Should you wash your chicken eggs?

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by brenda on July 17, 2013

This is a question that is up for debate! There are different theories on the subject.

The short answer?

No.

Chicken eggs have an invisible membrane around them called a “bloom,” and as long as the bloom is intact, bacteria (good or bad) will not get into the egg. If you wash your eggs, you risk the chance of making them more porous, so that bacteria can get inside of the egg. The bloom protects the quality of the egg and keeps it fresh longer. If you plan to go camping and do not want to refrigerate your eggs or stick them in a wet, icy cooler, don’t wash them.

The other short answer?

Yes.

Unless your coop was built perfectly and you keep it spotlessly clean, your eggs are going to be dirty. There will be poop, dirt, pine bedding, and feathers on your eggs, maybe occasionally, and maybe often. If you live in Oregon, where it rains often, your chicken eggs are more likely to get dirty than they might in a drier location. I personally don’t like cracking poopy, muddy eggs into my breakfast skillet. 🙂

Customers like clean eggs. If you’re selling your eggs at the farmer’s market, you might get the super-educated person who asks you for unwashed eggs. But MOST of your customers are going to want clean eggs.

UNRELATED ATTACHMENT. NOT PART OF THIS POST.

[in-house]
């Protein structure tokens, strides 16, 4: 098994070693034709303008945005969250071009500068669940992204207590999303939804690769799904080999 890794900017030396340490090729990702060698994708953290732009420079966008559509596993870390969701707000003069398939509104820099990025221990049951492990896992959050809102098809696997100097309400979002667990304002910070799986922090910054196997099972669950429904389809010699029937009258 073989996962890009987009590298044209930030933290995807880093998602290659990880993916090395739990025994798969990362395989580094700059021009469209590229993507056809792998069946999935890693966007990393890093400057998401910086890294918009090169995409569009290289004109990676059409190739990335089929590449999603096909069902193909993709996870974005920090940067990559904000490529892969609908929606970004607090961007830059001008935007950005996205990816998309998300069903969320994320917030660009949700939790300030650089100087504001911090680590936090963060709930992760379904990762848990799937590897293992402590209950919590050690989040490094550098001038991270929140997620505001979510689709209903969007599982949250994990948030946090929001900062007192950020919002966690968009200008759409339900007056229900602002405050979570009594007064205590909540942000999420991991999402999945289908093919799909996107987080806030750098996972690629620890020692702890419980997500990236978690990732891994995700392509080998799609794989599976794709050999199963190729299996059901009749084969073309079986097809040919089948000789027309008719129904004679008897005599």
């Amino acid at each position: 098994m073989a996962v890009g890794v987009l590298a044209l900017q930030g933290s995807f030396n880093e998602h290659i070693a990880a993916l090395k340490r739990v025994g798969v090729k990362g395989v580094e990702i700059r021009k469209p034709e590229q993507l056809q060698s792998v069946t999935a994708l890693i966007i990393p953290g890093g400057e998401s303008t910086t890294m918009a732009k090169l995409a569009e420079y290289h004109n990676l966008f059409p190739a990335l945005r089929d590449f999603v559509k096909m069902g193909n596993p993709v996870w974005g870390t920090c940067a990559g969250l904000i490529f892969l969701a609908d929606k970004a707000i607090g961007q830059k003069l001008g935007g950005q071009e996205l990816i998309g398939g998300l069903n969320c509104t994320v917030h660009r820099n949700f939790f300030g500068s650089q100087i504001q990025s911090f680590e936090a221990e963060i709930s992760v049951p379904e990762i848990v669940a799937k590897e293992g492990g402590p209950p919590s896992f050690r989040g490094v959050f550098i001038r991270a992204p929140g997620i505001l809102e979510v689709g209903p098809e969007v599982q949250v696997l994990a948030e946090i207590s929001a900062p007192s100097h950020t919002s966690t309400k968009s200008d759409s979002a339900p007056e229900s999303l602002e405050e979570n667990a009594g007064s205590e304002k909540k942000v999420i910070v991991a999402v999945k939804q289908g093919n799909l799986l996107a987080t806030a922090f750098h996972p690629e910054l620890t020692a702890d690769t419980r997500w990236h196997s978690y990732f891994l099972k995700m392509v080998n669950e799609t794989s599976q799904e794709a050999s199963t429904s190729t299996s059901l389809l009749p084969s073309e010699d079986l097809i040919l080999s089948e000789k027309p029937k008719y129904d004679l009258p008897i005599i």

So, if you want to wash them, how do you wash them the right way?

1. Wait until you’re going to use them or sell them. Letting them sit with all of that junk on them isn’t pretty, but it does not hurt the eggs. Just keep them out at room temperature, in a basket in your utility room (or somewhere out of sight, if they bother you) until you are ready to use them.

2. Use sand paper or a Green Scouring Pad (this is what we use). First, try to scrape the junk off with a dry scouring pad or sand paper.

3. If the stuff does not come off dry, use room temperature water to wash off your eggs and scrub them with a green scouring pad.

4. Make sure to throw away your green scouring pad often–weekly or monthly, whatever you choose. It’s gross to use the same one over and over!

5. Do not use bleach, or soap on your eggs.

6. If you are cleaning a lot of eggs to sell at the farmer’s market and you want shiny, clean eggs to sell, use an egg washer like this, the day you are headed to market (or maybe the day before, but not much sooner than that). Do not put any chemical solutions in your egg washer. The main ingredients (without the chemicals) in the egg washing solution are: citric acid and yeast. We use 1 Tablespoon of citric acid and 1 teaspoon of yeast for a full basket of eggs. The egg washer does not clean the eggs completely, it simply loosens the dirt. We then use a green scouring pad to scrape off the dirt/poop. This process results in beautiful, clean eggs!

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What are your thoughts? Do you wash your eggs?

 

 

{ 10 comments… read them below or add one }

bobbie July 17, 2013 at 1:18 pm